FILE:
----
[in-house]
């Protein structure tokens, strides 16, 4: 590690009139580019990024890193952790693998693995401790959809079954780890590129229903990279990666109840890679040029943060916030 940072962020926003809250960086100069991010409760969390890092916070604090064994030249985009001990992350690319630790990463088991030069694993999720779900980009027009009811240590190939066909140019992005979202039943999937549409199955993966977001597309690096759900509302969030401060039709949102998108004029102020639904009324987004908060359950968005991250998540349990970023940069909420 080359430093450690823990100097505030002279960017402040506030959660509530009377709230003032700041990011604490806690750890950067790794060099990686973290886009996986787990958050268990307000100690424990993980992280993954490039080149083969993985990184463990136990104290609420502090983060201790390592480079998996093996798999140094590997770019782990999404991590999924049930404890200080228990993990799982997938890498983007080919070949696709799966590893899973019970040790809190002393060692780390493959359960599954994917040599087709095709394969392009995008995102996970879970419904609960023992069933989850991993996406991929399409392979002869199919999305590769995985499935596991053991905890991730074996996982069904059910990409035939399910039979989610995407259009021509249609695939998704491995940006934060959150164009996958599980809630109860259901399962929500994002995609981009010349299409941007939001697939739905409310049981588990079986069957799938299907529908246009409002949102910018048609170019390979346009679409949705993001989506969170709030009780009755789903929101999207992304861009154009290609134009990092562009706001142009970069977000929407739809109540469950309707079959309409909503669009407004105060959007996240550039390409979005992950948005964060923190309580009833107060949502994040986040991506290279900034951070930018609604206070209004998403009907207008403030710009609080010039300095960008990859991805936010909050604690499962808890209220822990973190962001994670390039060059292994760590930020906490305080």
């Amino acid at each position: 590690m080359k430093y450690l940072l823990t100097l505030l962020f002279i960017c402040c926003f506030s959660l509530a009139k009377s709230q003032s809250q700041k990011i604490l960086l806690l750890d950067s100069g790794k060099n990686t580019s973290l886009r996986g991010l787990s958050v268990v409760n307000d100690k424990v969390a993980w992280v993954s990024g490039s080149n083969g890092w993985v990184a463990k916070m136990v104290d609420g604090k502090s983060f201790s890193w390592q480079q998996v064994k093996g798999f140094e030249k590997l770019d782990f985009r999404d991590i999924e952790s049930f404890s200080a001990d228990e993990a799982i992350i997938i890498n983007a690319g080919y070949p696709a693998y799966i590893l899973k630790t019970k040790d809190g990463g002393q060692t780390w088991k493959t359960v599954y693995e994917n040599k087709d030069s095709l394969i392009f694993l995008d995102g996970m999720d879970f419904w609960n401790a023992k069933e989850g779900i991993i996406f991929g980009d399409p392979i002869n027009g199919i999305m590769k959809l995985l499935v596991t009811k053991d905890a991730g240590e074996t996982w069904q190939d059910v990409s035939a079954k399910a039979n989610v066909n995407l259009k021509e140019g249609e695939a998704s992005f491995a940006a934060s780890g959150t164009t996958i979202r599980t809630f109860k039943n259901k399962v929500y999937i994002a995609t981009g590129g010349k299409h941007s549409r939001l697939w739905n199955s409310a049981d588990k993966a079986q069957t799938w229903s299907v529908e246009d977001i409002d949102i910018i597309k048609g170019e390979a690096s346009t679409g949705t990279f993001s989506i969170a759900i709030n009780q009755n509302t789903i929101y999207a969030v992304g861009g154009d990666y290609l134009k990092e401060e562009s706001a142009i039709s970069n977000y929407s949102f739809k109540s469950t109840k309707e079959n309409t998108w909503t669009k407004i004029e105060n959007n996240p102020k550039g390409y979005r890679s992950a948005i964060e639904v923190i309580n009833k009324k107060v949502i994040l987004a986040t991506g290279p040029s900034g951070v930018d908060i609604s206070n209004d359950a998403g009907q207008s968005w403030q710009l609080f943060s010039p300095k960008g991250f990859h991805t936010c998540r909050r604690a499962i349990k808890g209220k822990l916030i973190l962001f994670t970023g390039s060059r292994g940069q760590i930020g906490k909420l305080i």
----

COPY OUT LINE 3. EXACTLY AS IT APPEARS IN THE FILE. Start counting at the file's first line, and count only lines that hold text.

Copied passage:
């Amino acid at each position: 590690m080359k430093y450690l940072l823990t100097l505030l962020f002279i960017c402040c926003f506030s959660l509530a009139k009377s709230q003032s809250q700041k990011i604490l960086l806690l750890d950067s100069g790794k060099n990686t580019s973290l886009r996986g991010l787990s958050v268990v409760n307000d100690k424990v969390a993980w992280v993954s990024g490039s080149n083969g890092w993985v990184a463990k916070m136990v104290d609420g604090k502090s983060f201790s890193w390592q480079q998996v064994k093996g798999f140094e030249k590997l770019d782990f985009r999404d991590i999924e952790s049930f404890s200080a001990d228990e993990a799982i992350i997938i890498n983007a690319g080919y070949p696709a693998y799966i590893l899973k630790t019970k040790d809190g990463g002393q060692t780390w088991k493959t359960v599954y693995e994917n040599k087709d030069s095709l394969i392009f694993l995008d995102g996970m999720d879970f419904w609960n401790a023992k069933e989850g779900i991993i996406f991929g980009d399409p392979i002869n027009g199919i999305m590769k959809l995985l499935v596991t009811k053991d905890a991730g240590e074996t996982w069904q190939d059910v990409s035939a079954k399910a039979n989610v066909n995407l259009k021509e140019g249609e695939a998704s992005f491995a940006a934060s780890g959150t164009t996958i979202r599980t809630f109860k039943n259901k399962v929500y999937i994002a995609t981009g590129g010349k299409h941007s549409r939001l697939w739905n199955s409310a049981d588990k993966a079986q069957t799938w229903s299907v529908e246009d977001i409002d949102i910018i597309k048609g170019e390979a690096s346009t679409g949705t990279f993001s989506i969170a759900i709030n009780q009755n509302t789903i929101y999207a969030v992304g861009g154009d990666y290609l134009k990092e401060e562009s706001a142009i039709s970069n977000y929407s949102f739809k109540s469950t109840k309707e079959n309409t998108w909503t669009k407004i004029e105060n959007n996240p102020k550039g390409y979005r890679s992950a948005i964060e639904v923190i309580n009833k009324k107060v949502i994040l987004a986040t991506g290279p040029s900034g951070v930018d908060i609604s206070n209004d359950a998403g009907q207008s968005w403030q710009l609080f943060s010039p300095k960008g991250f990859h991805t936010c998540r909050r604690a499962i349990k808890g209220k822990l916030i973190l962001f994670t970023g390039s060059r292994g940069q760590i930020g906490k909420l305080i």